With jobs and internships in jeopardy, some UMD students are changing their summer plans
McKeldin Library on May 4, 2020. (Julia Nikhinson/The Diamondback)
By Jake Bowen
For The Diamondback
As the spring semester comes to a close at the University of Maryland, the usual summertime anticipation has been replaced by uncertainty for many students.
With most states, including Maryland, still under stay-at-home orders due to the coronavirus pandemic, many students have lost job and internship opportunities for the upcoming months.
But for some, the situation poses an opportunity to get ahead.
Samuel Simons, a junior finance major, said he plans to take classes through three different universities this summer — aiming to earn 20 to 27 credits by the end of break.
“I was planning on getting a part-time job and taking summer classes,” Simons said. “But at this point, it’s just summer classes.”
[Read more: UMD to hold the first round of summer classes online]
If the pandemic weren’t a factor in the upcoming break, Simons said he wouldn’t be taking the same number of classes he’s currently planning to take. But due to this time of uncertainty, he said he doesn’t want to pass up the opportunity to “get as many classes out of the way” as he can.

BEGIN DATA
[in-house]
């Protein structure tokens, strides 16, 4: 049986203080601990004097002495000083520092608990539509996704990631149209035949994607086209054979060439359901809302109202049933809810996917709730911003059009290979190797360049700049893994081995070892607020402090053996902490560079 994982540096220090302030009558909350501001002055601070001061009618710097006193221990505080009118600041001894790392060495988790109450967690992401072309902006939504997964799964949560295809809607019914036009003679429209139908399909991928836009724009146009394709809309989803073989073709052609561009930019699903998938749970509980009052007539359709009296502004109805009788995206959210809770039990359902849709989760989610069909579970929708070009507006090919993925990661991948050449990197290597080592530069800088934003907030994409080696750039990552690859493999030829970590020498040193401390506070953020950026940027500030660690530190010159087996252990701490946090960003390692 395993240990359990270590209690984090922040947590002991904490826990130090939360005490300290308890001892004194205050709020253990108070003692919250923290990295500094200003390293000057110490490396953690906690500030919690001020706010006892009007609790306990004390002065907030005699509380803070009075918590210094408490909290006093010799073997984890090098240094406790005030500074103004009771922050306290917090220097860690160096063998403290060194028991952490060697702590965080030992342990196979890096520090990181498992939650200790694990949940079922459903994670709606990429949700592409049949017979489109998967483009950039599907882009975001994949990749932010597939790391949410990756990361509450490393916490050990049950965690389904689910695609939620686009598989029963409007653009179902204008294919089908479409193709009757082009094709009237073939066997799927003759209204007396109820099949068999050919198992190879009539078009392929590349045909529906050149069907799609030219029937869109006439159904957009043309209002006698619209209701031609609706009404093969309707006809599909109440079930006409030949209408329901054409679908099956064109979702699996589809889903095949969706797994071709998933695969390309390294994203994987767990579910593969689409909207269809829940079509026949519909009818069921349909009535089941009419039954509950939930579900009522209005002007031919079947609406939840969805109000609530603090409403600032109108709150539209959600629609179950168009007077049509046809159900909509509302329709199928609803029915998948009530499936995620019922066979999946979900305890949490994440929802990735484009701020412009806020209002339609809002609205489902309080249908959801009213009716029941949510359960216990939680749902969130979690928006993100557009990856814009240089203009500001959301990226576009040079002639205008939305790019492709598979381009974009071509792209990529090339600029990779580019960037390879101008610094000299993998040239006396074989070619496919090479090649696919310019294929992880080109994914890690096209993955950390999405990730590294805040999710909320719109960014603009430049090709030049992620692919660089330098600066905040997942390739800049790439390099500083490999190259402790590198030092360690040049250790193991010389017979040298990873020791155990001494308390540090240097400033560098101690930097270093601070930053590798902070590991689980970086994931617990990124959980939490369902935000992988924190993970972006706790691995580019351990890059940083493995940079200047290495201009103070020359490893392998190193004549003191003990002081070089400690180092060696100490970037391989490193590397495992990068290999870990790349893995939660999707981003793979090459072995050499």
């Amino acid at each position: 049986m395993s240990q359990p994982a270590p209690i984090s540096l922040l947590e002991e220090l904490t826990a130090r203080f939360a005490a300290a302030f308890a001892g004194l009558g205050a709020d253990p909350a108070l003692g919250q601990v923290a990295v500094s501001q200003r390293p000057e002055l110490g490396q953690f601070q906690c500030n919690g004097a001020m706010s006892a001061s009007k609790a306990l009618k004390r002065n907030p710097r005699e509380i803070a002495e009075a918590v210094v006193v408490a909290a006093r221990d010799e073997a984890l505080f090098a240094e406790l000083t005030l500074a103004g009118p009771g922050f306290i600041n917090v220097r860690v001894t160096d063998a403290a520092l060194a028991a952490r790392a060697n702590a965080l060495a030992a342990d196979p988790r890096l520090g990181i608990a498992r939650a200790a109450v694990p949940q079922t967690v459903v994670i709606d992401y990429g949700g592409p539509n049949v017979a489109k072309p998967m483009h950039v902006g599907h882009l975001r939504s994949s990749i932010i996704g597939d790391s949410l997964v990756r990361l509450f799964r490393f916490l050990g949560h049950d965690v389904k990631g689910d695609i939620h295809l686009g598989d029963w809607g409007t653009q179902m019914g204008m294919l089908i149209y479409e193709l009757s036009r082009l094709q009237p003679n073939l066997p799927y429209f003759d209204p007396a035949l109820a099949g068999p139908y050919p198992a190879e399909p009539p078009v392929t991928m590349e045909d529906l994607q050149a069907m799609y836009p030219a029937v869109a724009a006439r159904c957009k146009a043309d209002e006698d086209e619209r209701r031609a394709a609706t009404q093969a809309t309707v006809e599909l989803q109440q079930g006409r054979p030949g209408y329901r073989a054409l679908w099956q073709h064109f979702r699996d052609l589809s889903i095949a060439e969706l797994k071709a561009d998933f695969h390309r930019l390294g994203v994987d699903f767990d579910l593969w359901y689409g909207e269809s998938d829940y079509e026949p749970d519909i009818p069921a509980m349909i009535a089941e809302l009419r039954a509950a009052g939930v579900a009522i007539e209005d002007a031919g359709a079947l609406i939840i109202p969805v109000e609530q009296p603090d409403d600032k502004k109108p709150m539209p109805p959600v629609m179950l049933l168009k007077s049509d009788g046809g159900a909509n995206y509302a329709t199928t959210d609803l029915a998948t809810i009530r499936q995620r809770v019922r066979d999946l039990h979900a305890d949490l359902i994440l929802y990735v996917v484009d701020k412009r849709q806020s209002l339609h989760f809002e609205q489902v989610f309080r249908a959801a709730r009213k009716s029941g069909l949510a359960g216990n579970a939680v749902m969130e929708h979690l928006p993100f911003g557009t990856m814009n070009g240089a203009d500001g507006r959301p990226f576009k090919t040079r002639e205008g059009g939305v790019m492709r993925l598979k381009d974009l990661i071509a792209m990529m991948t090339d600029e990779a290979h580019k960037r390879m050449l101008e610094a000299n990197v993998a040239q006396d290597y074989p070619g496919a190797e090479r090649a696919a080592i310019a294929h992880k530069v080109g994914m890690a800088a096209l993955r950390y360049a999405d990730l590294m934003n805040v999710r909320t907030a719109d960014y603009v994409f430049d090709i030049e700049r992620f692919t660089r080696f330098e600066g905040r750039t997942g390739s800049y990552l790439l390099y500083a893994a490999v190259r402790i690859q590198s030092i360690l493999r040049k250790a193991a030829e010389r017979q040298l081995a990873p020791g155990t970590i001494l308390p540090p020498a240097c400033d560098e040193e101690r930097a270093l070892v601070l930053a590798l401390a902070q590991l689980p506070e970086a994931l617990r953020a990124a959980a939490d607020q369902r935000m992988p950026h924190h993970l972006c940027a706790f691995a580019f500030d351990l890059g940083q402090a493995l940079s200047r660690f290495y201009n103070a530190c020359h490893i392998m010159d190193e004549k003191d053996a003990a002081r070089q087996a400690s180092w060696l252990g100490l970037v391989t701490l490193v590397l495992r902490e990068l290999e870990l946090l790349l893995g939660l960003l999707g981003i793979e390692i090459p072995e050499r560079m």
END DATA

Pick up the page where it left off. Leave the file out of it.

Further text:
“Everybody’s offering pass/fail classes,” Simons said. “It’s the perfect time to kind of take advantage of the fact that nobody really knows what’s going on.”
Sahil Kapoor, a sophomore applied mathematics major, said he had plans to intern at the Defense Department this summer. While his internship hasn’t officially been canceled, it’s currently “up in the air,” Kapoor said, adding that it could impact his future academic career. He had been hoping to continue the internship into the fall.
“I’ve planned my four year plan around [the internship],” Kapoor said.
But still, Kapoor said he considers himself lucky.
“I do feel grateful that I’m in a situation where I’ve stayed healthy,” he said. “While I am disappointed, part of me says I shouldn’t be, considering there are many people who are in worse situations right now.”
Camren Lattimer, a freshman enrolled in letters and sciences, said his own plans were easily adaptable.
Lattimer said he intends to take online classes, hoping to gain between six and nine credits. But still, his situation isn’t perfect due to distractions of online school and working at home.
“In my situation, I would [still be taking these classes], because I’m looking to [become] a business major,” he said. “In my case it still works out well, but it’s still not as simplistic as I’d like it to be.”